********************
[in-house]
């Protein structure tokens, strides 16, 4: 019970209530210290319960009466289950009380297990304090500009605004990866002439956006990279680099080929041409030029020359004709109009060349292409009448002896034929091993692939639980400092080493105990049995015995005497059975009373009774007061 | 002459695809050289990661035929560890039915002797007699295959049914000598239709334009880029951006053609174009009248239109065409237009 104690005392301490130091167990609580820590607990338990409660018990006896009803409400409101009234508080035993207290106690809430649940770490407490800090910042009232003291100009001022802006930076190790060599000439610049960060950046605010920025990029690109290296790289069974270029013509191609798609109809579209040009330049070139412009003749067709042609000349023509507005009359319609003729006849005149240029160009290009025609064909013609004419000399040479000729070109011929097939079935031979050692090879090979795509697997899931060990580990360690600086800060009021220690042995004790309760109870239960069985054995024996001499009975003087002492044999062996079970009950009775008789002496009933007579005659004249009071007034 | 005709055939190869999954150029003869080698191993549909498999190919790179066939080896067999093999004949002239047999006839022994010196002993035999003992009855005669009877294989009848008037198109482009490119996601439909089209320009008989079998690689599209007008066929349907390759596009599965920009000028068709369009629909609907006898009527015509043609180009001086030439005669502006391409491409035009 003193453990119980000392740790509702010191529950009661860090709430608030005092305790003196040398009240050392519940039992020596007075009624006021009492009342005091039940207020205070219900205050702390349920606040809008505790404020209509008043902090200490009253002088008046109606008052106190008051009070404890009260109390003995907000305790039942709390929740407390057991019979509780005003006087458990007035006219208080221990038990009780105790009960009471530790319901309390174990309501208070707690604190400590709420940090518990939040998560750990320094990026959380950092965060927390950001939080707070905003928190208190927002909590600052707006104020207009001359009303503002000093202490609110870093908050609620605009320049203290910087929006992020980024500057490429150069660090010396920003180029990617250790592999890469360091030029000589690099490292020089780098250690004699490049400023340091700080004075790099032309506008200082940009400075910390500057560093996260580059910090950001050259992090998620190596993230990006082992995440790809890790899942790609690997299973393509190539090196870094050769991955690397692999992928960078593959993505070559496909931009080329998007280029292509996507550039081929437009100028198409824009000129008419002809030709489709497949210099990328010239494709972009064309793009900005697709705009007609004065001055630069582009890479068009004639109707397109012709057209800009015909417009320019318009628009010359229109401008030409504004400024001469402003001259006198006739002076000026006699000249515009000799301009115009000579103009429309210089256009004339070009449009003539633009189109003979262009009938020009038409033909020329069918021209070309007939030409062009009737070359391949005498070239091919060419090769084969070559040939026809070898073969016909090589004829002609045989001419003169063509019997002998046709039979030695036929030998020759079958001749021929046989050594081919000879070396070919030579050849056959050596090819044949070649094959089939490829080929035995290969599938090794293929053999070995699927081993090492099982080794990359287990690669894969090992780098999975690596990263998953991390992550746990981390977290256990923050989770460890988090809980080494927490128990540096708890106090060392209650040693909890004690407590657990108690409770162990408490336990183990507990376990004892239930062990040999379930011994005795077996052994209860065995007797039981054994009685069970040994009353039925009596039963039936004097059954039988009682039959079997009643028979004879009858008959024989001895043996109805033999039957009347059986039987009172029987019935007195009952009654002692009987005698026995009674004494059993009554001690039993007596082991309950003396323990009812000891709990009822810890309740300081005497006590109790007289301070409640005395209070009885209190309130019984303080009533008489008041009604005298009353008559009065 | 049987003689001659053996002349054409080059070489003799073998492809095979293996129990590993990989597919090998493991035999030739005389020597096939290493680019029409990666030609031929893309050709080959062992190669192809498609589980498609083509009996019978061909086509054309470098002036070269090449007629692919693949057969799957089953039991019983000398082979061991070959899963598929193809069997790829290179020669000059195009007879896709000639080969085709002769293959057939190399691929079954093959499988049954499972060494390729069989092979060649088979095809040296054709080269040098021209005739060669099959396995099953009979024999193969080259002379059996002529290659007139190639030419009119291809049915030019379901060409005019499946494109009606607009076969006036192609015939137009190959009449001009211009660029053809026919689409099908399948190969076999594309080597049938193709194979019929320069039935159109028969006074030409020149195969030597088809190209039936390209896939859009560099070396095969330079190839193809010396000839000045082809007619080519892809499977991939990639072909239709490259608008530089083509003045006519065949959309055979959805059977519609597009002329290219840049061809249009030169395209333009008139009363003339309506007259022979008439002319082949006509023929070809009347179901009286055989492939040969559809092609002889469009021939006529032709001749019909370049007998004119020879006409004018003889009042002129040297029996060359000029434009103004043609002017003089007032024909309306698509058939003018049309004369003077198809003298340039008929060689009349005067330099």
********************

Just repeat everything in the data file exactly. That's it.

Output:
[in-house]
């Protein structure tokens, strides 16, 4: 019970209530210290319960009466289950009380297990304090500009605004990866002439956006990279680099080929041409030029020359004709109009060349292409009448002896034929091993692939639980400092080493105990049995015995005497059975009373009774007061 | 002459695809050289990661035929560890039915002797007699295959049914000598239709334009880029951006053609174009009248239109065409237009 104690005392301490130091167990609580820590607990338990409660018990006896009803409400409101009234508080035993207290106690809430649940770490407490800090910042009232003291100009001022802006930076190790060599000439610049960060950046605010920025990029690109290296790289069974270029013509191609798609109809579209040009330049070139412009003749067709042609000349023509507005009359319609003729006849005149240029160009290009025609064909013609004419000399040479000729070109011929097939079935031979050692090879090979795509697997899931060990580990360690600086800060009021220690042995004790309760109870239960069985054995024996001499009975003087002492044999062996079970009950009775008789002496009933007579005659004249009071007034 | 005709055939190869999954150029003869080698191993549909498999190919790179066939080896067999093999004949002239047999006839022994010196002993035999003992009855005669009877294989009848008037198109482009490119996601439909089209320009008989079998690689599209007008066929349907390759596009599965920009000028068709369009629909609907006898009527015509043609180009001086030439005669502006391409491409035009 003193453990119980000392740790509702010191529950009661860090709430608030005092305790003196040398009240050392519940039992020596007075009624006021009492009342005091039940207020205070219900205050702390349920606040809008505790404020209509008043902090200490009253002088008046109606008052106190008051009070404890009260109390003995907000305790039942709390929740407390057991019979509780005003006087458990007035006219208080221990038990009780105790009960009471530790319901309390174990309501208070707690604190400590709420940090518990939040998560750990320094990026959380950092965060927390950001939080707070905003928190208190927002909590600052707006104020207009001359009303503002000093202490609110870093908050609620605009320049203290910087929006992020980024500057490429150069660090010396920003180029990617250790592999890469360091030029000589690099490292020089780098250690004699490049400023340091700080004075790099032309506008200082940009400075910390500057560093996260580059910090950001050259992090998620190596993230990006082992995440790809890790899942790609690997299973393509190539090196870094050769991955690397692999992928960078593959993505070559496909931009080329998007280029292509996507550039081929437009100028198409824009000129008419002809030709489709497949210099990328010239494709972009064309793009900005697709705009007609004065001055630069582009890479068009004639109707397109012709057209800009015909417009320019318009628009010359229109401008030409504004400024001469402003001259006198006739002076000026006699000249515009000799301009115009000579103009429309210089256009004339070009449009003539633009189109003979262009009938020009038409033909020329069918021209070309007939030409062009009737070359391949005498070239091919060419090769084969070559040939026809070898073969016909090589004829002609045989001419003169063509019997002998046709039979030695036929030998020759079958001749021929046989050594081919000879070396070919030579050849056959050596090819044949070649094959089939490829080929035995290969599938090794293929053999070995699927081993090492099982080794990359287990690669894969090992780098999975690596990263998953991390992550746990981390977290256990923050989770460890988090809980080494927490128990540096708890106090060392209650040693909890004690407590657990108690409770162990408490336990183990507990376990004892239930062990040999379930011994005795077996052994209860065995007797039981054994009685069970040994009353039925009596039963039936004097059954039988009682039959079997009643028979004879009858008959024989001895043996109805033999039957009347059986039987009172029987019935007195009952009654002692009987005698026995009674004494059993009554001690039993007596082991309950003396323990009812000891709990009822810890309740300081005497006590109790007289301070409640005395209070009885209190309130019984303080009533008489008041009604005298009353008559009065 | 049987003689001659053996002349054409080059070489003799073998492809095979293996129990590993990989597919090998493991035999030739005389020597096939290493680019029409990666030609031929893309050709080959062992190669192809498609589980498609083509009996019978061909086509054309470098002036070269090449007629692919693949057969799957089953039991019983000398082979061991070959899963598929193809069997790829290179020669000059195009007879896709000639080969085709002769293959057939190399691929079954093959499988049954499972060494390729069989092979060649088979095809040296054709080269040098021209005739060669099959396995099953009979024999193969080259002379059996002529290659007139190639030419009119291809049915030019379901060409005019499946494109009606607009076969006036192609015939137009190959009449001009211009660029053809026919689409099908399948190969076999594309080597049938193709194979019929320069039935159109028969006074030409020149195969030597088809190209039936390209896939859009560099070396095969330079190839193809010396000839000045082809007619080519892809499977991939990639072909239709490259608008530089083509003045006519065949959309055979959805059977519609597009002329290219840049061809249009030169395209333009008139009363003339309506007259022979008439002319082949006509023929070809009347179901009286055989492939040969559809092609002889469009021939006529032709001749019909370049007998004119020879006409004018003889009042002129040297029996060359000029434009103004043609002017003089007032024909309306698509058939003018049309004369003077198809003298340039008929060689009349005067330099």